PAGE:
NC Chinese Lantern Festival in Cary breaks new record for economic impact

The North Carolina Chinese Lantern Festival in Cary continues to break attendance and economic impact records, even in its seventh year.

More than 216,000 visitors came to Koka Booth Amphtheatre over the run of the event from mid-November to early January, the venue reported Monday. That’s up from 2021 when 200,000 people visited the festival, setting a record that year.

Additionally, the lantern festival had a $7 million impact on the local economy, about $1.8 million more than the previous year, the venue said in a news release.

The venue reported that were 17 sold-out days and visitors from all 100 counties in North Carolina, across the United States and six different countries.

The Chinese Lantern Festival is one of Cary’s, and North Carolina’s, most anticipated events, Mayor Harold Weinbrecht said in a statement.

Tianyu Arts & Culture designs the lanterns and is the exclusive partner with the Town of Cary for the event. The company, whose headquarters are in China, settled on Cary as the first location in North Carolina to display the lanterns in 2015, said William Lewis, the cultural arts manager for the Town of Cary and Booth Amphitheatre.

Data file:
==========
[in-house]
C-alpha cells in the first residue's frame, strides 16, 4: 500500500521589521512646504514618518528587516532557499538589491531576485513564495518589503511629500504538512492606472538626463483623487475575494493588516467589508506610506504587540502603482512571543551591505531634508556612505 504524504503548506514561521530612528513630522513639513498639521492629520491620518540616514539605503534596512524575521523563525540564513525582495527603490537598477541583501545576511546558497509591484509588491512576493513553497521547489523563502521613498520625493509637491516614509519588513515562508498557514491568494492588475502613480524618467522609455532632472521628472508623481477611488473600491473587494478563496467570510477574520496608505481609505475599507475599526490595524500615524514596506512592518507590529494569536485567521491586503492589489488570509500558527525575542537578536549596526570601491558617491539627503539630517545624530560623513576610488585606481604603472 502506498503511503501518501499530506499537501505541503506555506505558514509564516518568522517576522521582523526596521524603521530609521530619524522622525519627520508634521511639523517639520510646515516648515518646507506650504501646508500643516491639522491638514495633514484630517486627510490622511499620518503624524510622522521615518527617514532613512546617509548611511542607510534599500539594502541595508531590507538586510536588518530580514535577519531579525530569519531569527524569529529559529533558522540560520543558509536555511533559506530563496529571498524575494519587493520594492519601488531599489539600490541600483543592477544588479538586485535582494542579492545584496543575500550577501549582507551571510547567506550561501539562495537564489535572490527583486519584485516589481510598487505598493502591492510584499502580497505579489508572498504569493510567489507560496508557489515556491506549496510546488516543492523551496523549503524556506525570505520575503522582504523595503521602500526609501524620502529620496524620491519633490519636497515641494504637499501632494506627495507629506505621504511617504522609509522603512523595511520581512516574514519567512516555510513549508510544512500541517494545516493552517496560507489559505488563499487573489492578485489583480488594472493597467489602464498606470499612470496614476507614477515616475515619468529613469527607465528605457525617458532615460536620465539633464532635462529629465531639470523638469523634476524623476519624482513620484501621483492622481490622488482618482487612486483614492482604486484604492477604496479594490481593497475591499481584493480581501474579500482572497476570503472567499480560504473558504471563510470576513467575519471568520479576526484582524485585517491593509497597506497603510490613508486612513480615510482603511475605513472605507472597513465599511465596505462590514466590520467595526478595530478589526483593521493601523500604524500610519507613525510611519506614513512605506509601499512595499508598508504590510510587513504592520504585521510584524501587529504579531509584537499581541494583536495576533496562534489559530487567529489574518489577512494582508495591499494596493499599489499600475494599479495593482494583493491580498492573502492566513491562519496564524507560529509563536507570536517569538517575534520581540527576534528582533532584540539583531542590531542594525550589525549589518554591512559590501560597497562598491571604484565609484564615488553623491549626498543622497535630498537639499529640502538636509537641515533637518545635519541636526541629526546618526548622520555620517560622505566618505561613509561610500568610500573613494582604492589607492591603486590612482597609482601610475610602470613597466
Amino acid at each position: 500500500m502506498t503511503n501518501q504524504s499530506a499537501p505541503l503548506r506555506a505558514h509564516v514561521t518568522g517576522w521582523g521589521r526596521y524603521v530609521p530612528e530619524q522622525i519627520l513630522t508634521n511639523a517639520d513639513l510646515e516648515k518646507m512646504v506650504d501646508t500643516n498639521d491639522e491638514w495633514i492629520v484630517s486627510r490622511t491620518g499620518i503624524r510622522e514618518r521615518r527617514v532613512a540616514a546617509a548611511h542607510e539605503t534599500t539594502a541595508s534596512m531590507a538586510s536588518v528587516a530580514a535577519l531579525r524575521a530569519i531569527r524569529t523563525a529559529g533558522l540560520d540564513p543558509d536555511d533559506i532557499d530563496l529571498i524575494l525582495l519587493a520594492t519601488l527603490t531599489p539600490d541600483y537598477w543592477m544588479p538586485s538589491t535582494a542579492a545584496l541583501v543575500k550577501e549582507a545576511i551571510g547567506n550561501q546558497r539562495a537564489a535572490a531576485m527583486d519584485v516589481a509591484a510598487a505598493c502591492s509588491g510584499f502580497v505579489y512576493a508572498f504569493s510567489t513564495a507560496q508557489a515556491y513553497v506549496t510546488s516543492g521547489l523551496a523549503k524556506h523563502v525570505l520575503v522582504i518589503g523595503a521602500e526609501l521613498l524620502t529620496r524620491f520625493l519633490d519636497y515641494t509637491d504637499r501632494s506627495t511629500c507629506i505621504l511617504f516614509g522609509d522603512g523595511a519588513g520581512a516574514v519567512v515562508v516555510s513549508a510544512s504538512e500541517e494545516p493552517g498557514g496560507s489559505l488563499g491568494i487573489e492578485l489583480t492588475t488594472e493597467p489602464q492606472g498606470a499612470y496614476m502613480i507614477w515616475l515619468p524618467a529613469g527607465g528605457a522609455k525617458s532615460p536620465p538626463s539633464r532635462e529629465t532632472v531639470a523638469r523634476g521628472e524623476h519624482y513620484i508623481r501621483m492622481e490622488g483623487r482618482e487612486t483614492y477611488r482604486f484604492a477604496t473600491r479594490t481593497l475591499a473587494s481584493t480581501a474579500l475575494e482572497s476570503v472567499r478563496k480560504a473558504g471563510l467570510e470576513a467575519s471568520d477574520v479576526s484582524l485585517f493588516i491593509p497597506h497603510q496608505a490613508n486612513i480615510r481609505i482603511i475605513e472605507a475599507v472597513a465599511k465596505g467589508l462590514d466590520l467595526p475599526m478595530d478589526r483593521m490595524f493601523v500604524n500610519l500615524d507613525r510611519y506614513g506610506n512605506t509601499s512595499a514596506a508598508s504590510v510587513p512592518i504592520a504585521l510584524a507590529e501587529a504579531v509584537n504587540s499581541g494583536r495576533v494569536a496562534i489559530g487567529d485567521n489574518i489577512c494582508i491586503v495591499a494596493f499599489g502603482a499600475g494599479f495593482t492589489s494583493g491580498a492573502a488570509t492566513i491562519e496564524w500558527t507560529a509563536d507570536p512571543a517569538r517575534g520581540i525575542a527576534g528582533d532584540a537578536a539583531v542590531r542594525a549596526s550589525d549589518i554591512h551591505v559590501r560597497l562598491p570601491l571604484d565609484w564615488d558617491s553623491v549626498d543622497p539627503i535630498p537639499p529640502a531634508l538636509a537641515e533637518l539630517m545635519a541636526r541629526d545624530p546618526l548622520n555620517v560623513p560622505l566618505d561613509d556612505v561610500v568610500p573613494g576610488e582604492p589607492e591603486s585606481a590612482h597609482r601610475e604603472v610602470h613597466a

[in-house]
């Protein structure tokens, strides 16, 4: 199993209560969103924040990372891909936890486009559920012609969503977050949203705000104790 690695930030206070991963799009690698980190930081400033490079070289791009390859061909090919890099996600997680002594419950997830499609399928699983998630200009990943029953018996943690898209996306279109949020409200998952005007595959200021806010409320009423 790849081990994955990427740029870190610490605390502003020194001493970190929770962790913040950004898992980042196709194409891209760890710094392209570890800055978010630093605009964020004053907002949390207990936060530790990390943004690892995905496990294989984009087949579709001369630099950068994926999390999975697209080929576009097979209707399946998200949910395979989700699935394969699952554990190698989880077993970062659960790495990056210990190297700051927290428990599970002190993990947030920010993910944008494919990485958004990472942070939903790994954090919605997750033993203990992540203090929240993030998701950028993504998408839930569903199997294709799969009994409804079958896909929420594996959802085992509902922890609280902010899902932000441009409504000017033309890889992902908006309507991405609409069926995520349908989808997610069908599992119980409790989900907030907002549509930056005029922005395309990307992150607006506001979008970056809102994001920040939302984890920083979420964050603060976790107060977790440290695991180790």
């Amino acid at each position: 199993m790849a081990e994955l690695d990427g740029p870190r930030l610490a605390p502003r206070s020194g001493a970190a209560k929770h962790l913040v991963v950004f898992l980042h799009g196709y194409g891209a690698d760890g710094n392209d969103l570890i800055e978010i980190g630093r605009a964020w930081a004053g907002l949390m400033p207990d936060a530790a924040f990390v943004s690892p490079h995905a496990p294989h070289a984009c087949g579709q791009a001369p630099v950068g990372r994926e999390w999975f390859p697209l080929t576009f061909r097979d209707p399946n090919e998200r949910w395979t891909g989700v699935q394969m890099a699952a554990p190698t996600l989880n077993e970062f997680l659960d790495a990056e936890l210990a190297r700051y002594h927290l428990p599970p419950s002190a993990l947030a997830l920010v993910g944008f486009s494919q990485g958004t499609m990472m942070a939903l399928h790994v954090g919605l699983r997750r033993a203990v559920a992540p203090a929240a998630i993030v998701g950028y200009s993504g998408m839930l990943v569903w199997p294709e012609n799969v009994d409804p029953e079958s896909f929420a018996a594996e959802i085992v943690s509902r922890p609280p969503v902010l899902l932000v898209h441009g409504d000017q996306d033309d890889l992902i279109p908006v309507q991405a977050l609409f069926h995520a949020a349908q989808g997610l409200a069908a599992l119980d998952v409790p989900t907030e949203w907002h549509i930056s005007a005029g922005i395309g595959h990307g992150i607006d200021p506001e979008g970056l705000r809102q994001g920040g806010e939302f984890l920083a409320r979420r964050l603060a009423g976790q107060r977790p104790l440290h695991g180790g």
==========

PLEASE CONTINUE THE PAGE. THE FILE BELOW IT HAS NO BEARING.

Last year, the venue announced the firm has extended its contract in Cary until 2028.

‘A unique experience’

Lewis said the commitment for the festival is year-round. The process to lay out the footprint for the seven-week event begins months before it debuts.

“The beautiful thing about the festival is that it’s new every year,” Lewis said. “Every year we change up the displays so it’s a unique experience. We get with partners pretty early on and start thinking and then try to pick lanterns that can tie into a different theme.”

The lanterns are made in China, where they have been made for thousands of years, before they’re sent to the port in Wilmington. The lanterns are then loaded onto about 15 different trucks and delivered to Cary, Lewis said.

“It takes about a month to set up, and they send about 50 workers from China to put them all together,” he said.

The lanterns are intricately handcrafted and fused with metal and painted silks. They are lit by LED lights. This year’s festival featured over 40 new displays and new routes.

In December, the festival also featured a sensory-friendly night for people on the autism spectrum that included lower decibel music, decreased capacity, no strobe or flashing lights and access to a designated quiet area for people to decompress from sensory overload.

Lewis said the festival has set new records of growth every year in attendance and economic impact. The Greater Raleigh Convention and Visitors Bureau completes a data analysis of the overall impact of the festival showing the new money flowing into the area.

The festival is not planned around a specific American or Chinese holiday but is held every November through January as it hits the multiple holiday season.

“It’s really a celebration of the artisan-ship. The displays are all uniquely crafted and art is curated for our space,” Lewis said. “It’s a long commitment.”

The Chinese Lantern Festival will return to Booth in November. Dates have not been announced. Information can be found at